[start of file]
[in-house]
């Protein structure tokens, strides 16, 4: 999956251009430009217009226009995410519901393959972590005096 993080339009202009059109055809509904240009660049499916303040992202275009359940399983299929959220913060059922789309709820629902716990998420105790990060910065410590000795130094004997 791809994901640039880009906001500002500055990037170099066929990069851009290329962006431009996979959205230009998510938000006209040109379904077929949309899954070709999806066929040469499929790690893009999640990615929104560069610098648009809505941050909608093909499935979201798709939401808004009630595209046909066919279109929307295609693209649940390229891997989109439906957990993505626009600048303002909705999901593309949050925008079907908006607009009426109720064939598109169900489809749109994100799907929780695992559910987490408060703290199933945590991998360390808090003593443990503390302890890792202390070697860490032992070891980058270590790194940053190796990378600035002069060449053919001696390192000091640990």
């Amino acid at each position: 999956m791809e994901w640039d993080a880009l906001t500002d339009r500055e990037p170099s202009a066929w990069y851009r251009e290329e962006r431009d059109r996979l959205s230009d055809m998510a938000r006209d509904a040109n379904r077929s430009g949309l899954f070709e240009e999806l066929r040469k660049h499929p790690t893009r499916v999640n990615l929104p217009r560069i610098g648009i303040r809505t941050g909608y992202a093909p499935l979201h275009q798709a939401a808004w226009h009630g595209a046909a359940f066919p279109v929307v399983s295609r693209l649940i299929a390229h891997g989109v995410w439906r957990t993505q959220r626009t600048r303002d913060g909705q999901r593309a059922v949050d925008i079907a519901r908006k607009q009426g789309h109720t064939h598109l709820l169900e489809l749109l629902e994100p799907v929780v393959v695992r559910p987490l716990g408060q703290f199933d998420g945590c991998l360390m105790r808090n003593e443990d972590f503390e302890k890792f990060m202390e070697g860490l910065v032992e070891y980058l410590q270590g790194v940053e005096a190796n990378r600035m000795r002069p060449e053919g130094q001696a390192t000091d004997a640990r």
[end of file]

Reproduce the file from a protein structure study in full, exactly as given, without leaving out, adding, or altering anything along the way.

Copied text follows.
[in-house]
């Protein structure tokens, strides 16, 4: 999956251009430009217009226009995410519901393959972590005096 993080339009202009059109055809509904240009660049499916303040992202275009359940399983299929959220913060059922789309709820629902716990998420105790990060910065410590000795130094004997 791809994901640039880009906001500002500055990037170099066929990069851009290329962006431009996979959205230009998510938000006209040109379904077929949309899954070709999806066929040469499929790690893009999640990615929104560069610098648009809505941050909608093909499935979201798709939401808004009630595209046909066919279109929307295609693209649940390229891997989109439906957990993505626009600048303002909705999901593309949050925008079907908006607009009426109720064939598109169900489809749109994100799907929780695992559910987490408060703290199933945590991998360390808090003593443990503390302890890792202390070697860490032992070891980058270590790194940053190796990378600035002069060449053919001696390192000091640990």
């Amino acid at each position: 999956m791809e994901w640039d993080a880009l906001t500002d339009r500055e990037p170099s202009a066929w990069y851009r251009e290329e962006r431009d059109r996979l959205s230009d055809m998510a938000r006209d509904a040109n379904r077929s430009g949309l899954f070709e240009e999806l066929r040469k660049h499929p790690t893009r499916v999640n990615l929104p217009r560069i610098g648009i303040r809505t941050g909608y992202a093909p499935l979201h275009q798709a939401a808004w226009h009630g595209a046909a359940f066919p279109v929307v399983s295609r693209l649940i299929a390229h891997g989109v995410w439906r957990t993505q959220r626009t600048r303002d913060g909705q999901r593309a059922v949050d925008i079907a519901r908006k607009q009426g789309h109720t064939h598109l709820l169900e489809l749109l629902e994100p799907v929780v393959v695992r559910p987490l716990g408060q703290f199933d998420g945590c991998l360390m105790r808090n003593e443990d972590f503390e302890k890792f990060m202390e070697g860490l910065v032992e070891y980058l410590q270590g790194v940053e005096a190796n990378r600035m000795r002069p060449e053919g130094q001696a390192t000091d004997a640990r």